China's New Criminal Laws Reach to Dissidents Overseas

One week after a bomb exploded blocks away from its parliament building, China passed a new criminal code that can be used to clamp down on challenges ranging from peaceful dissent to terrorism.

In the face of an increasingly violent nationalist movement among Muslims in northwest Xinjiang province, China's top law-making body outlined stiff penalties up to the death sentence for terrorists.

The new code may also be used to punish everything from putting articles on the Internet that criticize China to protesting a crackdown on religious groups.

The law specifically targets foreigners who support Chinese political activists and could apply to acts committed as far away as Paris, Boston, and Hong Kong.

Wang Hanbin, vice-chairman of the National People's Congress, said China aimed to stop "crimes that currently constitute the most grave danger to the state." He said that "counterrevolutionary offenses" would be replaced by "crimes against state security" to reflect China's having left behind "the period of revolution ... and large-scale class struggle."

But while stripping the criminal law of its Marxist clothing, China has left intact a body of punishments for speech, writing, and assembly. "Abolishing counterrevolutionary crimes is largely a cosmetic change," said Jim Feinerman, an expert on Chinese law at Georgetown University in Washington. "They can still use the new laws to jail political figures for something as simple as writing pamphlets," he said.

Xiang Chunyi, vice-head of the legislature's law committee, said that the Congress aimed to make the law more predictable. "In determining counterrevolutionary crimes, it has been very difficult to judge whether one opposed the revolution," Mr. Xiang said in an interview.

Legislator Xiang conceded that not a single defendant jailed for counterrevolutionary acts would be released due to the changes. "The past cannot be revisited and revised," he said.

A major revision in the criminal law is its ban on foreign support or funding for those considered subversives in China.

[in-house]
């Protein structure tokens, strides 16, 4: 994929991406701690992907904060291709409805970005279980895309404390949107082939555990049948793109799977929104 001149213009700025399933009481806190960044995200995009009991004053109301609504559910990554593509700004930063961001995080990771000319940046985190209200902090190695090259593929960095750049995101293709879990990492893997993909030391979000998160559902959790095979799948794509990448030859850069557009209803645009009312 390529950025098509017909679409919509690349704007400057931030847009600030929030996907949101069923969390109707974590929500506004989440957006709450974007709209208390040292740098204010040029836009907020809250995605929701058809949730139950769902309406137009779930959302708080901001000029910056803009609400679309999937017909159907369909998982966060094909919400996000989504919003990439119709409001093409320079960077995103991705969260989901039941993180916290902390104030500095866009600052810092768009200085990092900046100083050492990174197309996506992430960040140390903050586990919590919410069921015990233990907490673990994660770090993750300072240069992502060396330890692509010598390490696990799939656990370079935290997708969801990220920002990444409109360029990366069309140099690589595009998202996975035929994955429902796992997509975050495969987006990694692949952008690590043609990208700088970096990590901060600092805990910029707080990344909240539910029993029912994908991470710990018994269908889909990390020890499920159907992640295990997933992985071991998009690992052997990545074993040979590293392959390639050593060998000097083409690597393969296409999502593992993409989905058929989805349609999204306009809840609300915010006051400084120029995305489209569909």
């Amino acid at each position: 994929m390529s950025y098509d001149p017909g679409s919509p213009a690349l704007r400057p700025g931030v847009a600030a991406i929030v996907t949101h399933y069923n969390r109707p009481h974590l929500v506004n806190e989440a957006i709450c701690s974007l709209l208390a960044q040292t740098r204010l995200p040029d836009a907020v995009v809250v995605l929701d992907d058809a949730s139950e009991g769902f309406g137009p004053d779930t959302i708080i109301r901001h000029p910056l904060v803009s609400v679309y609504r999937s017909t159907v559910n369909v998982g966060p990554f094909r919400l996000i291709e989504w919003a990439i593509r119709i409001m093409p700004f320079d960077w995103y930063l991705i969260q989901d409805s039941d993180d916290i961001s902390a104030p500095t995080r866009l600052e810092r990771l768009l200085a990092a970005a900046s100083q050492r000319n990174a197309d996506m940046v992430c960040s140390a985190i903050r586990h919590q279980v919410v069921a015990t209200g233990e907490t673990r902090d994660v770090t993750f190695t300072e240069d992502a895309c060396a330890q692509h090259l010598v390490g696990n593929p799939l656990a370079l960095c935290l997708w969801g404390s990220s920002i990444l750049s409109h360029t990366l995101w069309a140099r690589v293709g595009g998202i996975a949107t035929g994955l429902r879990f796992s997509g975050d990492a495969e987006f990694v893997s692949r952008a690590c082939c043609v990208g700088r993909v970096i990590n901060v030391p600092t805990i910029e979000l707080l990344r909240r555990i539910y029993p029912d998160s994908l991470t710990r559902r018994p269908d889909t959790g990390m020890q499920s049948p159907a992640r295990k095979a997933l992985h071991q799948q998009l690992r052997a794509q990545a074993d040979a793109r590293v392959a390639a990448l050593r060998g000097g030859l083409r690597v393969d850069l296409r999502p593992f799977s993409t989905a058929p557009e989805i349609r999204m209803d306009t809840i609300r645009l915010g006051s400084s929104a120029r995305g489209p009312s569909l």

"Foreign groups channeled funds into China during the June 4th [1989] incident," Xiang said. "America has various foundations, many of them government-funded ... to support Chinese dissidents," he added.

This revision "is a warning to outside groups, especially in the US and Hong Kong, that support Chinese democracy activists," Professor Feinerman said. "And in China, accepting money from a foreign human rights group could itself could be considered subversion." He said that the law could also be targeted at the 40,000 to 50,000 Chinese studying in the US, especially those who have "put information on the Internet for domestic consumption in China."

He said the new "legal screens on China's open-door policy" were a "retrograde step" and especially puzzling in light of an overall liberalization in Chinese law in the past several years.

"There are far fewer political prosecutions now than even five years ago," Feinerman said. He added that recent legal changes give defendants earlier access to lawyers and limit the detention time of suspects without charges being filed.

If China's human rights protections are compared with those of the West, they would still be found lacking. But if contrasted with the country's own past, marked by millennia of imperial rule and then Mao Zedong's lawless dictatorship, the legal system has made great strides in the last 20 years.

"Outside of major dissidents," Feinerman said, "most Chinese have broader freedoms than at any time in Chinese history."

Congressman Xiang says that many fellow legislators hope to bring more progressive changes to the law over time and adds that a real debate is emerging over some issues. He cites as an example that "some people think the use of the death penalty should be restricted," and adds that "in the future, it will be."

Chinese television quoted one legislator from northeast China as saying the revised criminal law "allows the police to retain too much unchecked power."

"Many Chinese think there should be more limits on the police, but the broadcasting of that view on state-run TV represents a real breakthrough," says a university lecturer in Beijing.

One of the rules passed on Friday prescribes harsh penalties for "anyone who stirs up hatred among ethnic groups." The law says that those who "take advantage of national or religious problems to instigate dismembering of the state" will be punished for subversion.

"It's pretty clear that they are creating a legal basis for the crackdown on minority-led nationalism," says Dru Gladney, a researcher at the East-West Center in Honolulu.

The new laws also "provide a justification for restricting religious movements regarded as threatening to the state," he says. "China watched the fall of communism in Eastern Europe and the part religious groups played in those events," Feinerman said.

Since then, Beijing has launched a crackdown on religious groups ranging from Christians to Buddhists to Muslims.

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